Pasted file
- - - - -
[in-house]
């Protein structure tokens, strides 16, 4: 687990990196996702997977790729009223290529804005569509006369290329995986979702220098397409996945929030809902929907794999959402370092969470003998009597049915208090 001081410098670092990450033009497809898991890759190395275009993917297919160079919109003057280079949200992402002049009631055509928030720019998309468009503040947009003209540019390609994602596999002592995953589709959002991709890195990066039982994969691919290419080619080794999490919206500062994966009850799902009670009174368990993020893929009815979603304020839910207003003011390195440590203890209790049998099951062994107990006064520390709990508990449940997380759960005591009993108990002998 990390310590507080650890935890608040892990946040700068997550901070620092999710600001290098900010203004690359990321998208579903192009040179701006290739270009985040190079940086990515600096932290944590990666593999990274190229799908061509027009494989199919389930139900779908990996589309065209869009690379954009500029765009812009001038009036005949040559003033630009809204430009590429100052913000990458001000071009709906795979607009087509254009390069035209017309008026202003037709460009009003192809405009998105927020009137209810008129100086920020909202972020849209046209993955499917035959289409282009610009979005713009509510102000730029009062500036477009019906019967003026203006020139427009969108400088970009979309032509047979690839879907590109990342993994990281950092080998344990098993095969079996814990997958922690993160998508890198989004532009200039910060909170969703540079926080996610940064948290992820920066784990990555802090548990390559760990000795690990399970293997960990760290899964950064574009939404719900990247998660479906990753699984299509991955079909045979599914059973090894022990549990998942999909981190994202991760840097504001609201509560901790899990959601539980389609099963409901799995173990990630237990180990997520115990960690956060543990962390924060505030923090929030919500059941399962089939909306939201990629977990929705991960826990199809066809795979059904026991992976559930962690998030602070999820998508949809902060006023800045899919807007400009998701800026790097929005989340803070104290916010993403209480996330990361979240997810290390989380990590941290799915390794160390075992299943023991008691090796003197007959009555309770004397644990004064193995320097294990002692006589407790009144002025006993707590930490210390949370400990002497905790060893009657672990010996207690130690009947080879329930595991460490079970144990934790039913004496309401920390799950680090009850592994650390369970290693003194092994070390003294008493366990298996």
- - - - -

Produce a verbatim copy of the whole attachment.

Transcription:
[in-house]
């Protein structure tokens, strides 16, 4: 687990990196996702997977790729009223290529804005569509006369290329995986979702220098397409996945929030809902929907794999959402370092969470003998009597049915208090 001081410098670092990450033009497809898991890759190395275009993917297919160079919109003057280079949200992402002049009631055509928030720019998309468009503040947009003209540019390609994602596999002592995953589709959002991709890195990066039982994969691919290419080619080794999490919206500062994966009850799902009670009174368990993020893929009815979603304020839910207003003011390195440590203890209790049998099951062994107990006064520390709990508990449940997380759960005591009993108990002998 990390310590507080650890935890608040892990946040700068997550901070620092999710600001290098900010203004690359990321998208579903192009040179701006290739270009985040190079940086990515600096932290944590990666593999990274190229799908061509027009494989199919389930139900779908990996589309065209869009690379954009500029765009812009001038009036005949040559003033630009809204430009590429100052913000990458001000071009709906795979607009087509254009390069035209017309008026202003037709460009009003192809405009998105927020009137209810008129100086920020909202972020849209046209993955499917035959289409282009610009979005713009509510102000730029009062500036477009019906019967003026203006020139427009969108400088970009979309032509047979690839879907590109990342993994990281950092080998344990098993095969079996814990997958922690993160998508890198989004532009200039910060909170969703540079926080996610940064948290992820920066784990990555802090548990390559760990000795690990399970293997960990760290899964950064574009939404719900990247998660479906990753699984299509991955079909045979599914059973090894022990549990998942999909981190994202991760840097504001609201509560901790899990959601539980389609099963409901799995173990990630237990180990997520115990960690956060543990962390924060505030923090929030919500059941399962089939909306939201990629977990929705991960826990199809066809795979059904026991992976559930962690998030602070999820998508949809902060006023800045899919807007400009998701800026790097929005989340803070104290916010993403209480996330990361979240997810290390989380990590941290799915390794160390075992299943023991008691090796003197007959009555309770004397644990004064193995320097294990002692006589407790009144002025006993707590930490210390949370400990002497905790060893009657672990010996207690130690009947080879329930595991460490079970144990934790039913004496309401920390799950680090009850592994650390369970290693003194092994070390003294008493366990298996």